Installing Vinyl Windows Installing Vinyl Windows
Installing vinyl windows is a great do-it-yourself project if you are at all handy at carpentry and have some basic home remodeling under your belt. Even novices can tackle the project if you have the right tools and a can-do spirit.
Tools You Will Need for Installing Vinyl Windows
• Measuring tape (preferably steel)
• Pry bar
• Caulking and caulking gun
• Finish nails
• Carpenter’s square
• Circular saw
• Vinyl replacement windows
Measuring the Windows
This is probably the most critical step for installing vinyl windows: your window will never fit right if you don’t measure correctly. This must be done before you consider installing vinyl windows. In fact, you need to measure before purchase your new windows. Since vinyl windows are custom-built, they can’t be returned. To measure width, measure the jamb-to-jamb width in three spots: the top, middle and bottom of the window. Measure the height from the head jamb to the sloped sill.
Installing Vinyl Windows
1. Remove the old sash first. Pry off inside stops so that they can also be removed, using care in case you need to re-use them. Cut any sash ropes and remove the lower sash, then pry out blind stops and remove the upper sash.
2. Position the vinyl window in the opening, making sure it fits nice and snug. If it is too narrow, you may need to fix a strip of wood to the jamb and nail it into place. You’ll find that some vinyl windows have sloped extrusions matching your sloped window sill, while others are flat. If, while installing, you find that your sill is flat, try using a door stop as a support for the window’s front edge. You may need to use an angled support instead.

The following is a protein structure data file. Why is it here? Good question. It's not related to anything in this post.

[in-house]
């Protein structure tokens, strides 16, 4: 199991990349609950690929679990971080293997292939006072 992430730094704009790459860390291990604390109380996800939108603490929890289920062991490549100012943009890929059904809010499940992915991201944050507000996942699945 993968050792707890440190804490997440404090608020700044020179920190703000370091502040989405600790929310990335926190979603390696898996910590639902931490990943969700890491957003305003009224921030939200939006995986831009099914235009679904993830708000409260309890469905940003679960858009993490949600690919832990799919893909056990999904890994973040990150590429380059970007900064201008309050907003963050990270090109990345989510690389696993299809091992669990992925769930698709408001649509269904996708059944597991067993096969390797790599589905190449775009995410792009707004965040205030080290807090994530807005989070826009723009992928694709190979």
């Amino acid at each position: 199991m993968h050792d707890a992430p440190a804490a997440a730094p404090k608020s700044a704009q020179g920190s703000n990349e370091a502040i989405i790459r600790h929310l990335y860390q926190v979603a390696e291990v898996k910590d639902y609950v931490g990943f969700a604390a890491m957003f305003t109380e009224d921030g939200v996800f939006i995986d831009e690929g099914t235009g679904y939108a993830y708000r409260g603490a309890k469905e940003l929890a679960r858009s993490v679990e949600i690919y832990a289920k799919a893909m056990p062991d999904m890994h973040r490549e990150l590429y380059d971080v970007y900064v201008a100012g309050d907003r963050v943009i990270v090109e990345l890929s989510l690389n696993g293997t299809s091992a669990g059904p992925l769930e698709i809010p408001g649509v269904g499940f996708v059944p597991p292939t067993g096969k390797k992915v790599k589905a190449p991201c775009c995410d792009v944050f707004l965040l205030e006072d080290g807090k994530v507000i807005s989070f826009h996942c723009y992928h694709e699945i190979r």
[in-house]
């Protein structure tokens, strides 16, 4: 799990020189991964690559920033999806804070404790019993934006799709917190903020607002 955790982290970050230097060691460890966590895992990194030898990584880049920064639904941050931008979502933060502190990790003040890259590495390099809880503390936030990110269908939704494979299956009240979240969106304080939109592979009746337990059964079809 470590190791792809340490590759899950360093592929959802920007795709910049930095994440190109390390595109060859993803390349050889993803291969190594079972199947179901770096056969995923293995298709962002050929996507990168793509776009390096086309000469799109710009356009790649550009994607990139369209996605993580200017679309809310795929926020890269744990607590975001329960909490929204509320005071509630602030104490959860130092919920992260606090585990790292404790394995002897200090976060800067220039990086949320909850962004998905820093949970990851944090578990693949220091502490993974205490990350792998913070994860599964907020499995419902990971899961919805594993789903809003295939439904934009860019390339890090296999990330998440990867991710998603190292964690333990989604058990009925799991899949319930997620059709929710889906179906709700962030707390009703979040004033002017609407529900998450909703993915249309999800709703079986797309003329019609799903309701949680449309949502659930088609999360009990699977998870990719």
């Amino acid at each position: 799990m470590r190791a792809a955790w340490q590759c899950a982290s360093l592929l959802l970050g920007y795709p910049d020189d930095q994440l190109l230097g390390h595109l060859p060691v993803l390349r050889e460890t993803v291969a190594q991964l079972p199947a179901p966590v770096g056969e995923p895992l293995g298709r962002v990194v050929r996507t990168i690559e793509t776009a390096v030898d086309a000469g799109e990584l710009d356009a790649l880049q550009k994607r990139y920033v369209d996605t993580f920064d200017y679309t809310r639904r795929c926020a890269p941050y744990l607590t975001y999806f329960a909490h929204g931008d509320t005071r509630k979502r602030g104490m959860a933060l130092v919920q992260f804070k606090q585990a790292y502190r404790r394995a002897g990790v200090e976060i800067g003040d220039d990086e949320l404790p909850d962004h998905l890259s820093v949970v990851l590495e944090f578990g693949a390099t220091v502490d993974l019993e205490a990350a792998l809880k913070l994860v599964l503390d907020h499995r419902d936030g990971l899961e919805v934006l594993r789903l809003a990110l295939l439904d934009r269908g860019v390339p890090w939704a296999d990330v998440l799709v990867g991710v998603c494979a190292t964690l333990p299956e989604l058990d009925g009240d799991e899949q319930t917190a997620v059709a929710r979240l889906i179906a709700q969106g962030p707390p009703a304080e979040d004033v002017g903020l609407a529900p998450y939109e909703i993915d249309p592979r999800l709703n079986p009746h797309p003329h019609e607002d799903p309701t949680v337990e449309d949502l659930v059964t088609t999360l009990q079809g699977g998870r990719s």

3. Set the window in place in the opening, and then measure the gap between your old sloped sill and the window’s front lower edge.
4. Center the window in the opening using a carpenter’s square and shim window sides (behind the window’s pre-drilled screw holes) in the jamb.
5. Screw the window into place and then replace the inside window stop.
6. Check inside and outside to make sure the window operates correctly.
7. Finally, you’ll need to seal the window all around by running a thin bead of caulk.